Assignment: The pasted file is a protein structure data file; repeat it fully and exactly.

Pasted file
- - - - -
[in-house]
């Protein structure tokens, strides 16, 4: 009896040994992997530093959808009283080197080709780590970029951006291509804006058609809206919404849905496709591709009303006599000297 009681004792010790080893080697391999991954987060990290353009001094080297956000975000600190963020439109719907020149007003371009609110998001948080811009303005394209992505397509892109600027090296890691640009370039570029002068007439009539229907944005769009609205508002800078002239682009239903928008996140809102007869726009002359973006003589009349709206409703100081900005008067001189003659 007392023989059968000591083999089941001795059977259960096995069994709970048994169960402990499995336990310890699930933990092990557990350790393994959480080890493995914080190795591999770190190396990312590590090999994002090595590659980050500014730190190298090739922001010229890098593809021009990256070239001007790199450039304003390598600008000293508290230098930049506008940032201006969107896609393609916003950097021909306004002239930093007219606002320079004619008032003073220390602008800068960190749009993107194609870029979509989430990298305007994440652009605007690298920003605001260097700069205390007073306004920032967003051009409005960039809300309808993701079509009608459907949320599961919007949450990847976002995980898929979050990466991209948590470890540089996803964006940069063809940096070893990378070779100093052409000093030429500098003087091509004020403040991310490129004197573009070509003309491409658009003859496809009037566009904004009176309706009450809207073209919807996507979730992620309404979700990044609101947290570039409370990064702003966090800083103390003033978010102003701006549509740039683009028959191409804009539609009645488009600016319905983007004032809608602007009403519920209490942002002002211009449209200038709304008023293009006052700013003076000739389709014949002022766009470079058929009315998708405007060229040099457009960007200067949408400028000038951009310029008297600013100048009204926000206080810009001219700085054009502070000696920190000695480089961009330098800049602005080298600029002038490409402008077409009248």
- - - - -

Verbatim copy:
[in-house]
């Protein structure tokens, strides 16, 4: 009896040994992997530093959808009283080197080709780590970029951006291509804006058609809206919404849905496709591709009303006599000297 009681004792010790080893080697391999991954987060990290353009001094080297956000975000600190963020439109719907020149007003371009609110998001948080811009303005394209992505397509892109600027090296890691640009370039570029002068007439009539229907944005769009609205508002800078002239682009239903928008996140809102007869726009002359973006003589009349709206409703100081900005008067001189003659 007392023989059968000591083999089941001795059977259960096995069994709970048994169960402990499995336990310890699930933990092990557990350790393994959480080890493995914080190795591999770190190396990312590590090999994002090595590659980050500014730190190298090739922001010229890098593809021009990256070239001007790199450039304003390598600008000293508290230098930049506008940032201006969107896609393609916003950097021909306004002239930093007219606002320079004619008032003073220390602008800068960190749009993107194609870029979509989430990298305007994440652009605007690298920003605001260097700069205390007073306004920032967003051009409005960039809300309808993701079509009608459907949320599961919007949450990847976002995980898929979050990466991209948590470890540089996803964006940069063809940096070893990378070779100093052409000093030429500098003087091509004020403040991310490129004197573009070509003309491409658009003859496809009037566009904004009176309706009450809207073209919807996507979730992620309404979700990044609101947290570039409370990064702003966090800083103390003033978010102003701006549509740039683009028959191409804009539609009645488009600016319905983007004032809608602007009403519920209490942002002002211009449209200038709304008023293009006052700013003076000739389709014949002022766009470079058929009315998708405007060229040099457009960007200067949408400028000038951009310029008297600013100048009204926000206080810009001219700085054009502070000696920190000695480089961009330098800049602005080298600029002038490409402008077409009248």